Friday, December 24, 2010

US-China Economic and Security Report...

... Compliments of the FBI's November Threat Assessment:

(U) US-China Economic and Security Review Commission Releases 2010 Annual Report to
Congress (USCC Press Report, 17 NOV 2010)
(U) The US-China Economic and Security Review Commission was created by Congress to report on the
national security implications of the bilateral trade and economic relationship between the United States
and the People’s Republic of China. In November, the US-China Economic and Security Review
Commission released its 2010 Report to Congress. The Commission’s Chairman and Vice Chairman
discussed the Commission’s findings and recommendations.
(U) In his opening statement, Commission Chairman Dan Slane said “The 2010 Annual Report reflects
the Commission’s conclusions that China has failed in some notable areas to fulfill the promises it made
nine years ago when it joined the World Trade Organization. Specifically, China is adopting a highly
discriminatory policy of favoring domestic producers over foreign manufacturers. Under the guise of
fostering “indigenous innovation” in its economy, the government of China appears determined to
exclude foreigners from bidding on government contracts at the central, provincial, and local levels. In
addition, China has proposed that its many state-owned corporations be exempt from WTO rules on
procurement. The Chinese government quite simply intends to wall off a majority of its economy from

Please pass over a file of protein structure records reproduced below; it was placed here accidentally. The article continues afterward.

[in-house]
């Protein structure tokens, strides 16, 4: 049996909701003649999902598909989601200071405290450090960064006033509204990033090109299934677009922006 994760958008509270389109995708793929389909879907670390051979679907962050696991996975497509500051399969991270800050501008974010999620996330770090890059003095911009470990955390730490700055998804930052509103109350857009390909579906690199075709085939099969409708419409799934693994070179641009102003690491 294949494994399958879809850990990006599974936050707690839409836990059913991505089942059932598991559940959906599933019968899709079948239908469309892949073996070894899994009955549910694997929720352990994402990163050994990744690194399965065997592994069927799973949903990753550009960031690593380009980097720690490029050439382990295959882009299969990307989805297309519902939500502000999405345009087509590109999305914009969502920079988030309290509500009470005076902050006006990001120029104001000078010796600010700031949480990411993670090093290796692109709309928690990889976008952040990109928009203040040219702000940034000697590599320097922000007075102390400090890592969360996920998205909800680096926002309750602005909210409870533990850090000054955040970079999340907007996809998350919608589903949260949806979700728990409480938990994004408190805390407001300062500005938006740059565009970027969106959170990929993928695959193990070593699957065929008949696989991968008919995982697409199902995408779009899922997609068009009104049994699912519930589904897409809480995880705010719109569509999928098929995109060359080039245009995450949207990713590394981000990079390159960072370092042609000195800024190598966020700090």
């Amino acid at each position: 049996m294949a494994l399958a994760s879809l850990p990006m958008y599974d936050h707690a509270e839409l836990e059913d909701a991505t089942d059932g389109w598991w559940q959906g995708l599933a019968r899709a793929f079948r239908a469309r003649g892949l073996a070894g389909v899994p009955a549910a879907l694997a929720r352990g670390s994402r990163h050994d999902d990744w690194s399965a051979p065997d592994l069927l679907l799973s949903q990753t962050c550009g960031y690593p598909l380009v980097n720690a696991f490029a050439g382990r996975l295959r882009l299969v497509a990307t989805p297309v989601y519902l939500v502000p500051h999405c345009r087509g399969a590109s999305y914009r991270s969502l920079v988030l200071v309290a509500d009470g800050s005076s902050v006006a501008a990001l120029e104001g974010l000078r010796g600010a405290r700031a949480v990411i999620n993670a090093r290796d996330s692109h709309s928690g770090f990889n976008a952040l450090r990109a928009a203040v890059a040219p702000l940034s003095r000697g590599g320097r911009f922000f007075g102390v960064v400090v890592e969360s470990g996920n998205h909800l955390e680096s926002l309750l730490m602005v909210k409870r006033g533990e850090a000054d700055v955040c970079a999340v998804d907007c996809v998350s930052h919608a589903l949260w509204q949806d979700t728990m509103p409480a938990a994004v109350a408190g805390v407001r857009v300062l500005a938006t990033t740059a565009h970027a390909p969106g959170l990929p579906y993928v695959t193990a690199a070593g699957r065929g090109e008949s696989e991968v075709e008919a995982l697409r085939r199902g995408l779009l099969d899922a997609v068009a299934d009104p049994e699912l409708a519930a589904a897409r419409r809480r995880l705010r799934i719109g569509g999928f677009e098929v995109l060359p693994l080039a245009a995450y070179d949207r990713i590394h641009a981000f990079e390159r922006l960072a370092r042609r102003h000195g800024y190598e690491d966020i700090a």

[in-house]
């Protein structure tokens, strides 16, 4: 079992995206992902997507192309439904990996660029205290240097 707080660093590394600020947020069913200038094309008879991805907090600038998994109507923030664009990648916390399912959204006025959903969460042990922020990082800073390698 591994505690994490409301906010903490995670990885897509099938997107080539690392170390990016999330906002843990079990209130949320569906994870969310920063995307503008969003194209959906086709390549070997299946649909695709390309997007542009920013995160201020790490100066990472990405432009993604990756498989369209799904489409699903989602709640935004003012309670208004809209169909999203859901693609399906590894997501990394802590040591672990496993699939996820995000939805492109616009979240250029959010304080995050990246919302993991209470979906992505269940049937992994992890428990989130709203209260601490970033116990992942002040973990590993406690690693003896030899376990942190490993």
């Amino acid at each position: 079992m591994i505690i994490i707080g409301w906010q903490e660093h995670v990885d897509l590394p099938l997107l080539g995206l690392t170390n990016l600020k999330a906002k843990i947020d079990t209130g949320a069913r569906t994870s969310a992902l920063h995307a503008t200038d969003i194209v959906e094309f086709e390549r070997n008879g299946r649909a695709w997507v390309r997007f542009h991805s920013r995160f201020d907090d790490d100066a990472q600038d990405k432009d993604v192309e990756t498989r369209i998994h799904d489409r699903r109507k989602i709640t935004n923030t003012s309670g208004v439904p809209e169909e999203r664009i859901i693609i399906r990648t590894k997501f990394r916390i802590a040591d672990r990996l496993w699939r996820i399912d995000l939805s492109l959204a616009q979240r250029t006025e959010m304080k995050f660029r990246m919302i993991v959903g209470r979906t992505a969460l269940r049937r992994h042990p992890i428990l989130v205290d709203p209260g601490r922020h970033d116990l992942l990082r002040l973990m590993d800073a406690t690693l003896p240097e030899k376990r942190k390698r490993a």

international competition.”
(U) In her opening statement, Vice Chairman Carolyn Bartholomew commented on China’s military
modernization, saying “As a result of China’s improved offensive air and missile capabilities, the Chinese
military has strengthened its capacity to threaten US forces and bases in the region. Currently, China’s
conventional missile capabilities alone may be sufficient to temporarily knock out five of the six United
States air bases in East Asia. Saturation missile strikes could destroy US air defenses, runways, parked
aircraft, and fuel and maintenance facilities. Complicating this scenario is the future deployment of
China’s anti-ship ballistic missile, which could hold US aircraft carriers at bay outside their normal
operating range.”
(U) Among the topics in the 316-page report:
(U) Economics and Trade Issues:
(U) National Defense Issues:
• China’s growing air and missile capabilities, and the increasing capacity to strike US bases and
allies in the region.
• China’s improving commercial aviation manufacturing capabilities, and the spillover benefits for
China’s defense aviation industry.
• The increasingly sophisticated nature of malicious computer activity associated with China.
(U) Foreign Affairs Issues:
• China’s increasing political, economic, energy and security interactions with Southeast Asia, and
the implications for US interests in the region.
• Recent developments in the China-Taiwan relationship, and implications for the United States.
(U) Energy and Environmental Issues:
• China’s efforts to promote green energy in order to increase its energy security, prevent
environmental degradation, and develop a globally competitive green energy industry.
• Ohio’s response to China’s promotion of its alternative energy industries.
(U) Censorship Issues:
• How China’s revised state secrets laws may conflict with US disclosure requirements and put US
investments in Chinese firms at risk.
The full report is available at:

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